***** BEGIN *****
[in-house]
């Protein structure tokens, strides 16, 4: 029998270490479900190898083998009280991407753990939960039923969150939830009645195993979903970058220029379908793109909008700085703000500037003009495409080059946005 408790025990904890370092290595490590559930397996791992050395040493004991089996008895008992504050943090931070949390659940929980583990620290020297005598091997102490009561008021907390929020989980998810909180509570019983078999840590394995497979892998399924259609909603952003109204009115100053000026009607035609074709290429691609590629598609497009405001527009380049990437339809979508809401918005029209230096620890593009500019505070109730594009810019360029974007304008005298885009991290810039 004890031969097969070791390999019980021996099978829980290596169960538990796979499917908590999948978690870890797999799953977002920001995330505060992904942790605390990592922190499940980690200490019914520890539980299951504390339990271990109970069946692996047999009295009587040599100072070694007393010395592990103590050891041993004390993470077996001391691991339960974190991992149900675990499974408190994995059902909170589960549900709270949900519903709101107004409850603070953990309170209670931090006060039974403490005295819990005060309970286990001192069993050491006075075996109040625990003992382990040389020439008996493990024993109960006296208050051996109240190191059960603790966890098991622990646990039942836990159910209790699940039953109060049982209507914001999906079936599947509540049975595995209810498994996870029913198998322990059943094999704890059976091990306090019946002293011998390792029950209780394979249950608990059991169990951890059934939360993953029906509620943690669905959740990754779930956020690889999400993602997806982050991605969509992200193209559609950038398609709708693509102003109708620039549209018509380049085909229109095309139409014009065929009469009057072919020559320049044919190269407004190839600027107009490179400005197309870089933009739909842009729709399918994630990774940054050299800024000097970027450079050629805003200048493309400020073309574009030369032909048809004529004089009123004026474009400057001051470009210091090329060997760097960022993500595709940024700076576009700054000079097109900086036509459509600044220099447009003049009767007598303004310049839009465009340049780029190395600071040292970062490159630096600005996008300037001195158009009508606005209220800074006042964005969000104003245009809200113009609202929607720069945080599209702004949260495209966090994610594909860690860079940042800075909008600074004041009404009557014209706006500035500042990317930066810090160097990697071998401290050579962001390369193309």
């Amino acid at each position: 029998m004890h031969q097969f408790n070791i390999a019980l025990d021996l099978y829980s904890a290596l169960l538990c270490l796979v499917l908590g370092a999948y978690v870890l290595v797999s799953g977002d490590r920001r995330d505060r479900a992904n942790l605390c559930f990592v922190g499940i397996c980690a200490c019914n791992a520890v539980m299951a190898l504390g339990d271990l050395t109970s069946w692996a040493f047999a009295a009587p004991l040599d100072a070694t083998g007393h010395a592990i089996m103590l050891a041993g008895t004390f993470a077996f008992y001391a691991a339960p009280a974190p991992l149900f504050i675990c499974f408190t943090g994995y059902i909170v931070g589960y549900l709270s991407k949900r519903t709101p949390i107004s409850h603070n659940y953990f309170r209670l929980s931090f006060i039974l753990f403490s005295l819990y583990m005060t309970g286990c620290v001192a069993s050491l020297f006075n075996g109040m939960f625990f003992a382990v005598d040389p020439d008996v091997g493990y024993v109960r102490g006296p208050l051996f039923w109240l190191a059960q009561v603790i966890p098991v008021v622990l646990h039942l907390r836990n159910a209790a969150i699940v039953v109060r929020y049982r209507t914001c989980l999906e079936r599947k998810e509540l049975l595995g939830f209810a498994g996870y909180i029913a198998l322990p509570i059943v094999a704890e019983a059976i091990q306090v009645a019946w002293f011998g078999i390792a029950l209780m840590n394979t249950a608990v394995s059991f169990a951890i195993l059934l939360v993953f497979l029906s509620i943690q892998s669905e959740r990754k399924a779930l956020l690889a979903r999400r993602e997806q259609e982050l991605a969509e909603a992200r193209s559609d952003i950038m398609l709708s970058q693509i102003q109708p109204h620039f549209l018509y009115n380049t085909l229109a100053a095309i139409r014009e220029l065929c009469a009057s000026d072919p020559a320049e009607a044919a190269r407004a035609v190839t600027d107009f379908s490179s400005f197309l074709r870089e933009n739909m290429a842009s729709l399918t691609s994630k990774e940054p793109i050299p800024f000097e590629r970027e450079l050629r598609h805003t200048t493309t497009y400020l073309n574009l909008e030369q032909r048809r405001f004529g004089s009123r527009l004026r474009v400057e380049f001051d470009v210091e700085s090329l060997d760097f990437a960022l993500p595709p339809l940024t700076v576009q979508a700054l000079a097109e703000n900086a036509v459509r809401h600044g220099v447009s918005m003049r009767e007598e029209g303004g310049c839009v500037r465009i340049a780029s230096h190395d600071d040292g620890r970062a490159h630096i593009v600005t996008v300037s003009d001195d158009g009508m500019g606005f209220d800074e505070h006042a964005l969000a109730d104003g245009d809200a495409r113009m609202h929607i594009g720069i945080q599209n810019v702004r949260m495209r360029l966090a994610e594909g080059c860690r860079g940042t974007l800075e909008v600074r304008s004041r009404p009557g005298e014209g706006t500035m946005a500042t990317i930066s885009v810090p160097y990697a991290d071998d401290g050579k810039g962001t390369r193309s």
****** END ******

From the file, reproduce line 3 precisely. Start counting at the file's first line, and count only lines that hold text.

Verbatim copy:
């Amino acid at each position: 029998m004890h031969q097969f408790n070791i390999a019980l025990d021996l099978y829980s904890a290596l169960l538990c270490l796979v499917l908590g370092a999948y978690v870890l290595v797999s799953g977002d490590r920001r995330d505060r479900a992904n942790l605390c559930f990592v922190g499940i397996c980690a200490c019914n791992a520890v539980m299951a190898l504390g339990d271990l050395t109970s069946w692996a040493f047999a009295a009587p004991l040599d100072a070694t083998g007393h010395a592990i089996m103590l050891a041993g008895t004390f993470a077996f008992y001391a691991a339960p009280a974190p991992l149900f504050i675990c499974f408190t943090g994995y059902i909170v931070g589960y549900l709270s991407k949900r519903t709101p949390i107004s409850h603070n659940y953990f309170r209670l929980s931090f006060i039974l753990f403490s005295l819990y583990m005060t309970g286990c620290v001192a069993s050491l020297f006075n075996g109040m939960f625990f003992a382990v005598d040389p020439d008996v091997g493990y024993v109960r102490g006296p208050l051996f039923w109240l190191a059960q009561v603790i966890p098991v008021v622990l646990h039942l907390r836990n159910a209790a969150i699940v039953v109060r929020y049982r209507t914001c989980l999906e079936r599947k998810e509540l049975l595995g939830f209810a498994g996870y909180i029913a198998l322990p509570i059943v094999a704890e019983a059976i091990q306090v009645a019946w002293f011998g078999i390792a029950l209780m840590n394979t249950a608990v394995s059991f169990a951890i195993l059934l939360v993953f497979l029906s509620i943690q892998s669905e959740r990754k399924a779930l956020l690889a979903r999400r993602e997806q259609e982050l991605a969509e909603a992200r193209s559609d952003i950038m398609l709708s970058q693509i102003q109708p109204h620039f549209l018509y009115n380049t085909l229109a100053a095309i139409r014009e220029l065929c009469a009057s000026d072919p020559a320049e009607a044919a190269r407004a035609v190839t600027d107009f379908s490179s400005f197309l074709r870089e933009n739909m290429a842009s729709l399918t691609s994630k990774e940054p793109i050299p800024f000097e590629r970027e450079l050629r598609h805003t200048t493309t497009y400020l073309n574009l909008e030369q032909r048809r405001f004529g004089s009123r527009l004026r474009v400057e380049f001051d470009v210091e700085s090329l060997d760097f990437a960022l993500p595709p339809l940024t700076v576009q979508a700054l000079a097109e703000n900086a036509v459509r809401h600044g220099v447009s918005m003049r009767e007598e029209g303004g310049c839009v500037r465009i340049a780029s230096h190395d600071d040292g620890r970062a490159h630096i593009v600005t996008v300037s003009d001195d158009g009508m500019g606005f209220d800074e505070h006042a964005l969000a109730d104003g245009d809200a495409r113009m609202h929607i594009g720069i945080q599209n810019v702004r949260m495209r360029l966090a994610e594909g080059c860690r860079g940042t974007l800075e909008v600074r304008s004041r009404p009557g005298e014209g706006t500035m946005a500042t990317i930066s885009v810090p160097y990697a991290d071998d401290g050579k810039g962001t390369r193309s």